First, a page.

|The Accounting Standard Board (ASB) is a UK accounting standards setter. It aims at establishing and improving standards of financial accounting and reporting for the benefit of users, preparers, and auditors of financial information. It issues Financial Reporting Standards (FRS). To date 19 FRS have been issued. More information about ASB and its activities can be found on its website at: www.asb.org.uk
Today, the UK ASB staff is graciously providing, for the benefit of participants of the EDG on pensions, access to the text of FRS 17 on retirement benefits. The Moderator warmly encourages EDG participants to read this text, which he found particularly clear?including Appendix IV that gives interesting ASB reasoning in support of the FRS 17.
1- FRS 17 (retirement benefits)
FRS 17 sets out the accounting treatment for retirement benefits such as pensions and medical care during retirement. It replaces SSAP 24 ?Accounting for pension costs? and UITF Abstract 6 ?Accounting for post-retirement benefits other than pensions?.
The FRS 17?s objectives are that:
(a) financial statements reflect at fair value the assets and liabilities arising from an employer's retirement benefit obligations and any related funding; and
(b) the operating costs of providing retirement benefits to employees are recognized in the accounting period(s) in which the benefits are earned by the employees, and the related finance costs and any other changes in value of the assets and liabilities are recognized in the accounting periods in which they arise.
Regarding defined benefit (funded) plans, the main requirements of FRS 17 are:
1. pension scheme assets are measured using market values.
2. pension scheme liabilities are measured using a projected unit method and discounted at an AA corporate bond rate.
3. the pension scheme surplus (to the extent it can be recovered) or deficit is recognized in full and without delay on the balance sheet (the surplus/deficit here is stock a concept: it is the difference between the market value of the scheme?s assets and the scheme?s liabilities).
4. the movement in the scheme surplus/deficit is analyzed into:
a. the current service cost and any past service costs; these are recognized in operating profit;
b. the interest cost and expected return on assets; these are recognized as other finance costs; and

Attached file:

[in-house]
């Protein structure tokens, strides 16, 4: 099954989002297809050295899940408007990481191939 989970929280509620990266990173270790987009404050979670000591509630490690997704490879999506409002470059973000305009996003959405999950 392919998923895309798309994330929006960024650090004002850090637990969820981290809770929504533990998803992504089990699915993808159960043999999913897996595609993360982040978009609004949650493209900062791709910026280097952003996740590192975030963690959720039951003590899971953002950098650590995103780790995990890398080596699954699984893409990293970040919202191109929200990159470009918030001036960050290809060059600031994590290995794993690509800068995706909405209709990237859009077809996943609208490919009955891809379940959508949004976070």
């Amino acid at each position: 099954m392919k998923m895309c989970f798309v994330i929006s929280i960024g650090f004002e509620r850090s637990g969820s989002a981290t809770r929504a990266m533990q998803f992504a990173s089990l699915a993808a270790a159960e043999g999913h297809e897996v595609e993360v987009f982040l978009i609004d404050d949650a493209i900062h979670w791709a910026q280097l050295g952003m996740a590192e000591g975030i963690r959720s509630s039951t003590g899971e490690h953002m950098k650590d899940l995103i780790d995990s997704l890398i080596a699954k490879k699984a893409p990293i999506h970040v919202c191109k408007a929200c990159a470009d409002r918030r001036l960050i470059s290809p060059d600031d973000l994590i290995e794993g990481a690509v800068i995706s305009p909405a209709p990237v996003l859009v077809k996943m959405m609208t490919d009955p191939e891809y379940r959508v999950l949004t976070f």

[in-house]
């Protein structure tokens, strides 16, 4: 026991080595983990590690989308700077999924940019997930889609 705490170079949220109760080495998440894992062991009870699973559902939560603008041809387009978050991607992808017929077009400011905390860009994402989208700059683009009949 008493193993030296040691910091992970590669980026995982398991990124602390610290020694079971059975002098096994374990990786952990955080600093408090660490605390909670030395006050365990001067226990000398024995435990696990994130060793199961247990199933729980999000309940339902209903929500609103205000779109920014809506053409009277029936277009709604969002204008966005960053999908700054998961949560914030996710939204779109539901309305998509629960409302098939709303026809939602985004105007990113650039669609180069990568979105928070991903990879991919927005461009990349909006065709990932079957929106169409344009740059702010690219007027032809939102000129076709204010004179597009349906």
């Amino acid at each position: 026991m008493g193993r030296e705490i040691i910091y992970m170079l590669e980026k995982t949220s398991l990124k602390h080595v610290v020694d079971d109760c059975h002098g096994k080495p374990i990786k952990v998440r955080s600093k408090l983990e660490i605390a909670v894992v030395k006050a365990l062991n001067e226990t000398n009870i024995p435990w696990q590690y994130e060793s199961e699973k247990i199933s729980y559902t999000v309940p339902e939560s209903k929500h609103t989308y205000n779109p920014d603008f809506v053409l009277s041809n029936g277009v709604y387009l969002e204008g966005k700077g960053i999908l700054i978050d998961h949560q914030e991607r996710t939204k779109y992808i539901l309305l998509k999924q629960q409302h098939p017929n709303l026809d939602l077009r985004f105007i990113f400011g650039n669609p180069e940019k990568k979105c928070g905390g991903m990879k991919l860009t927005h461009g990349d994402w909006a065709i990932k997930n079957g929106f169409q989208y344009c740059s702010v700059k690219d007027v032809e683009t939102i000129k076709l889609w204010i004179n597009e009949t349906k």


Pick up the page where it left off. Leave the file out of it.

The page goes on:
c. actuarial gains and losses; these are recognized in the statement of total recognized gains and losses.
2- The notion of the Statement of total recognized gains and losses (FRS 3)
Traditional financial reporting
Traditionally, financial reporting is structured around two main statements:
* the balance sheet, which shows the entity?s assets and liabilities at one point in time, and their difference: the shareholders? own funds or equity at that moment;
* the income statement (named also: profit and loss account, expense and revenue accounts, etc.), which shows the entity?s revenues and expenses during a period, and their difference: the profit or loss of the period.
The basic tenet of accounting is that the change observed over a period in the balance sheet must relate to the income statement of the period, that is: the change in ?own funds? must be equal to the profit or loss during the period (before distribution to, or contributions from, shareholders).
FRS new presentation
Retaining this basic tenet, FRS sponsors a promising refinement: it retains an income statement using a broad approach to income, but distinguishes it from another statement using a narrow approach to income. Hence, FRS defines two primary statements summarizing the activity of the period:
* the Profit and loss account, which reflects the operating result as well as results from financing costs, costs of termination and extraordinary items (narrow view of income);
* the Statement of total recognized gains and losses, which encompasses?in addition to the result of the profit and loss account?other recognized gains and losses that are specifically permitted or required to be taken directly to reserves (broad view of income).
3- Interplay between FRS 3 and FRS 17
The Discussion Paper 'Aspects of Accounting for Pension Costs', published in July 1998, explained that, as it was clear that a pensions standard based on actuarial values for assets would be regarded internationally as weak and would not be an approach that other standard-setters would follow, the Board did not believe that there were sufficient reasons to stand out against the global trend to a market value approach as long as such an approach could be developed in a way that did not introduce undue volatility into the profit and loss account. [FRS 17?Appendix IV paragraph 6; emphasis added]
In practice, the putting to use of the Statement of total recognized gains and losses was the device that allowed marking to market the sponsor?s net exposure to the scheme without creating undue volatility of the profit and loss accounts.
The authors of this contribution to the discussion group on this site bear the sole responsibility for both the substance and the style of the contents. The purpose of the discussion group is to elicit comments and to promote debate on specific topics. As such, the views expressed on any of the issues raised are not to be attributed to the IMF.